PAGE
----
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art basel design miami

W Hotels Buys Branding Rights for Design Miami/Basel’s Annual Award

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The branded design award is nothing new at all — just two posts earlier, we were mentioning the Brit Insurance Design Awards — and there’s set to be a new one starting this year. W Hotels have announced at the Salone del Mobile in Milan that they’ve just signed on (see: paid a lot of sponsorship money) to have Design Miami/Basel‘s annual award renamed the W Hotels Designers of the Future Award. The switch is effective immediately, as they’ve also announced the winners of this year’s awards: Beta Tank, Graham Hudson, rAndom International, and Zigelbaum & Coelho. The W’s press release only mentions the winners in passing, but Dezeen, whose editor-in-chief served on the award’s selection committee, has a thorough rundown on each.

At Design Miami, Moss Marshals McClure’s Mechanical Menagerie

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(Photo: UnBeige)

(mcclure).jpgAmong our favorite finds at Design Miami, which wrapped up Saturday in the sunny city’s Design District, is the metal menagerie created by Cathy McClure and exhibited by Moss. The 13-member family of mechanically articulated “Bots” includes cats and dogs (pictured above, “My Good Friend” and “Bassett“), a horse named Buck, and a prize piglet (“Some Pig“) who is up on his E.B. White classics. McClure’s charming bronzes suggest creatures rescued from the burn unit of a doll hospital or plucked from the aisles of a Toys”R”Us in hell. Their post-apocalyptic quality is the product of deconstruction and reconstruction. McClure begins with plush robotic toys that she skins to their plastic bones. Preserving the mechanical organs, she disassembles the carcasses and then recasts the limbs and armatures in bronze, eventually revivifying them with the original circuit boards, batteries, gears, and voice-boxes. For McClure, the work is about juxtaposing disposable objects with unique pieces. “The underlying plastic object embodies more potential for my imagination than the stuffed object layered with intricate marketing identities,” notes McClure in a statement posted on her website. “This contrast between the discarded forgotten object and the cherished precious one underscores societal contradictions and reintroduces us to the magical quality of flipping frogs, drumming monkeys, and slowly turning carousels.”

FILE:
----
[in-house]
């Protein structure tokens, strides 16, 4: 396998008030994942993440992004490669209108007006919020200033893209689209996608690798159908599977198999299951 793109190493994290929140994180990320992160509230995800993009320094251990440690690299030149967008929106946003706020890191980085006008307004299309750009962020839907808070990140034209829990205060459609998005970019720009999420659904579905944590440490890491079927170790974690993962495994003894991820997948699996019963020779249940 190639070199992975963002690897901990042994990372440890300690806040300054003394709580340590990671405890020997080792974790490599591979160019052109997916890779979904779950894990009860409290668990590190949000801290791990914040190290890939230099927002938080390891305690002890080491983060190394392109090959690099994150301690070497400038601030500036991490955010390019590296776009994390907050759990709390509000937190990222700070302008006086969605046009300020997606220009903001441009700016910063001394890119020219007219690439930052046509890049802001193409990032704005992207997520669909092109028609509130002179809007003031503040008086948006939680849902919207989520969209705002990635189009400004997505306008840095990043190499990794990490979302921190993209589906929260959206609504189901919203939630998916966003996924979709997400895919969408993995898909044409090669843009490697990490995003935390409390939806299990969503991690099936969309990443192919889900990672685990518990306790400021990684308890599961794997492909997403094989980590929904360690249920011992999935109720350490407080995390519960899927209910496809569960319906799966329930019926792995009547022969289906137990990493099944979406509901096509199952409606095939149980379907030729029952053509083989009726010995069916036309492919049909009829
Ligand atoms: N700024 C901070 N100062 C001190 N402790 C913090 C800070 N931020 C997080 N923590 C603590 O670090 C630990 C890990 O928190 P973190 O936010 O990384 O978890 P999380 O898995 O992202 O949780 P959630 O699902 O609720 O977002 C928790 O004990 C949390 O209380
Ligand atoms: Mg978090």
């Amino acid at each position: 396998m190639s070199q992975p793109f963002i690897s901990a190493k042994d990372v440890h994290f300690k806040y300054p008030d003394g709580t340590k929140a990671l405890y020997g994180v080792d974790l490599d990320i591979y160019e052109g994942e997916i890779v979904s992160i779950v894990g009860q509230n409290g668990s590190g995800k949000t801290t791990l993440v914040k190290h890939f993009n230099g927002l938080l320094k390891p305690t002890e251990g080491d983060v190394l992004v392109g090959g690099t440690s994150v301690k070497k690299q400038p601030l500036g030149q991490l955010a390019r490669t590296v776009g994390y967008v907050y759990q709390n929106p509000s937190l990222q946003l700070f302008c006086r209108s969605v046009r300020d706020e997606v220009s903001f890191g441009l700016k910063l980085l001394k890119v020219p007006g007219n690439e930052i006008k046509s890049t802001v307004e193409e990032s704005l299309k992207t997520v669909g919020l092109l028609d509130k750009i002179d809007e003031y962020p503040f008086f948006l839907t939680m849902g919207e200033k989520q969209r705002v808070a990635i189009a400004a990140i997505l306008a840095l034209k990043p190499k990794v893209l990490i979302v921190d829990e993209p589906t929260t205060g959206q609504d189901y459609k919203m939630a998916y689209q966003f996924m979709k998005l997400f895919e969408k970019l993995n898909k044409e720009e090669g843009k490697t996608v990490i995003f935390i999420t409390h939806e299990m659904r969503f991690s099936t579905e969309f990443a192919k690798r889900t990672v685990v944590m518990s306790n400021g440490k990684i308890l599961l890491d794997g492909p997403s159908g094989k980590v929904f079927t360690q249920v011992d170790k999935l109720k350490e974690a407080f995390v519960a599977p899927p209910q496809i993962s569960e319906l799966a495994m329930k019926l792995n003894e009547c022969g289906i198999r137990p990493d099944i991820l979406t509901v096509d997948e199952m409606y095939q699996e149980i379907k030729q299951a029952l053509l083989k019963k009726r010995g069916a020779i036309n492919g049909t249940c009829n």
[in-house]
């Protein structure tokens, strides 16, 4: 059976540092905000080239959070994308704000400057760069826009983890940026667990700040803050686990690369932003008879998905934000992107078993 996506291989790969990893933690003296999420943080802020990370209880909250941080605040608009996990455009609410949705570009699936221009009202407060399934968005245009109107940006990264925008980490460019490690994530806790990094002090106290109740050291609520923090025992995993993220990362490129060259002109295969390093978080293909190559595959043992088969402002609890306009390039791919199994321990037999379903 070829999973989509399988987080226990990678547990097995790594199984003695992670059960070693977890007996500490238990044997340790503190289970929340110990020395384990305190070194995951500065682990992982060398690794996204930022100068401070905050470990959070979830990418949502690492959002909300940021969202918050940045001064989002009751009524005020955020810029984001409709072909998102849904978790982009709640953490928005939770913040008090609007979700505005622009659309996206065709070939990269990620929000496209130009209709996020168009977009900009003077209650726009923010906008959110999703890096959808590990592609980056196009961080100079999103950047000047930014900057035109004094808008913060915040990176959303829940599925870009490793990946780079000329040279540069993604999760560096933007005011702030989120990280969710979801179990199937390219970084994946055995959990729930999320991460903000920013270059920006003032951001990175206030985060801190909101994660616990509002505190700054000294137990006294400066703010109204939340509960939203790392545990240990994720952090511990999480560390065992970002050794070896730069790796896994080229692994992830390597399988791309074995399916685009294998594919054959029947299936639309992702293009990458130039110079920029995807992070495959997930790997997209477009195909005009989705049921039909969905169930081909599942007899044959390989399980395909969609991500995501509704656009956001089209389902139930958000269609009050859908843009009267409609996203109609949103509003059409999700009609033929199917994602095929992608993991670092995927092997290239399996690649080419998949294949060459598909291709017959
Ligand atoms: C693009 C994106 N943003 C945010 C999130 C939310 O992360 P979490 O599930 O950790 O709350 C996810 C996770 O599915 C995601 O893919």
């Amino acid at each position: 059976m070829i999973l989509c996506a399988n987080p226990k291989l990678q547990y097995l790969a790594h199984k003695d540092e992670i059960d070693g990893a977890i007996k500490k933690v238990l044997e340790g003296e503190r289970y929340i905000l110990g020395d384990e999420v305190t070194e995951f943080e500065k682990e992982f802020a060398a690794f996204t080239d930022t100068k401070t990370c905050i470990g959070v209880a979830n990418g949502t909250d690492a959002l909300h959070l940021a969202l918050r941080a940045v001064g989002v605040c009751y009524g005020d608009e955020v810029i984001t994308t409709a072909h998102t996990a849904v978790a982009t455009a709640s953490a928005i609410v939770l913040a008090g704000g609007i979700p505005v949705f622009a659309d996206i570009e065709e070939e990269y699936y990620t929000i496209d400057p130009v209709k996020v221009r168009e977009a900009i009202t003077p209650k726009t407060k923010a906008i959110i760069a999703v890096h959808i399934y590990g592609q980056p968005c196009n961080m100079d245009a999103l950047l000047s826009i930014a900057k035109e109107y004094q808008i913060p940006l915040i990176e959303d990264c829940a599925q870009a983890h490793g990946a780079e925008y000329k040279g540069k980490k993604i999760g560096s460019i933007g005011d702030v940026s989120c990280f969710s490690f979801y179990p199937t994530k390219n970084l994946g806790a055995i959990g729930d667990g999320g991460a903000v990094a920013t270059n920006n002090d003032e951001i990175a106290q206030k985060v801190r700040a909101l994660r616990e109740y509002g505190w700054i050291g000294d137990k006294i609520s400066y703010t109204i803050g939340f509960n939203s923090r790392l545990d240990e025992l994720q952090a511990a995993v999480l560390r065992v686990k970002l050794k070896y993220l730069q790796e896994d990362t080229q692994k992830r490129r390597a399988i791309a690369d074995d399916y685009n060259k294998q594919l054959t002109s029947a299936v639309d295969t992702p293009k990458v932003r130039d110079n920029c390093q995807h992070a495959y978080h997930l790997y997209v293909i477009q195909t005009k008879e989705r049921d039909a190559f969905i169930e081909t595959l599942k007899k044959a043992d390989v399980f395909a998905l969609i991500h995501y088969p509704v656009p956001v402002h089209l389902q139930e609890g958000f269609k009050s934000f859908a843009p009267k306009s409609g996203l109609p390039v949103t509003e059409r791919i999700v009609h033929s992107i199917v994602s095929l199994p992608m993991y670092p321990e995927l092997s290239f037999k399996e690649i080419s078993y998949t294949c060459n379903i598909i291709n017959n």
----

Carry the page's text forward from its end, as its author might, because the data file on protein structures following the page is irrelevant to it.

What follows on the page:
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(Photo: Moss)

What Time Is It, Mr. Baas?

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The designer of the year installation at Design Miami, featuring the work of Maarten Baas.

DM_mb.jpgWhat are the boundaries of design? When this question was posed to Charles Eames in 1969, he responded famously in the interrogative: “What are the boundaries of problems?” Forty years later, Design Miami asked Maarten Baas, its 2009 Designer of the Year, the same question concerning where design begins and ends. “Every day there are only 24 hours in which that day has to happen,” replied Baas, 31, in an interview published in the Design Miami catalogue.

The Dutch designer eschews definitions. “I believe in a kind of organic way of seeing things,” he said, “like a super-soup in which everything is moving.” Several of the most recent projects to emerge from his super-soup were on view at Design Miami as part of a special exhibition that included the first stateside retrospective of Baas’s career (charred chairs, clay fans, Flinstone-y office furniture). Among the most crowd-pleasing was “Real Time,” a series of work that injects an eye-catching human element into the documentation of time passing. His “Grandfather Clock” (pictured above) replaces the conventional clock face with a 12-hour looped film of a man drawing the clock hands (or is he trapped inside?), while the “Sweeper Clock” keeps time with carefully tended piles of garbage. Baas has even found a way to humanize the blazing red digits of a digital clock, to mesmerizing effect. Make time to see Baas’s works in action—videos are posted below.

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Organic Innovation Bubbles Up at Design Miami

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design_miami.jpgIf you haven’t yet had the good fortune to attend Design Miami, the discipline-defying modern design extravaganza that follows Art Basel around like an impossibly hip younger sibling, it involves walking very short distances and pausing to allow for intense emotional reactions. There is much gasping, glee, pointing, and the occasional grimace as fairgoers scrutinize objects that they instantly want to own, hug, abscond with, or circle cautiously. Even the coolest collectors, freshly alighted from a VIP SUV, find it impossible to keep their eyebrows level.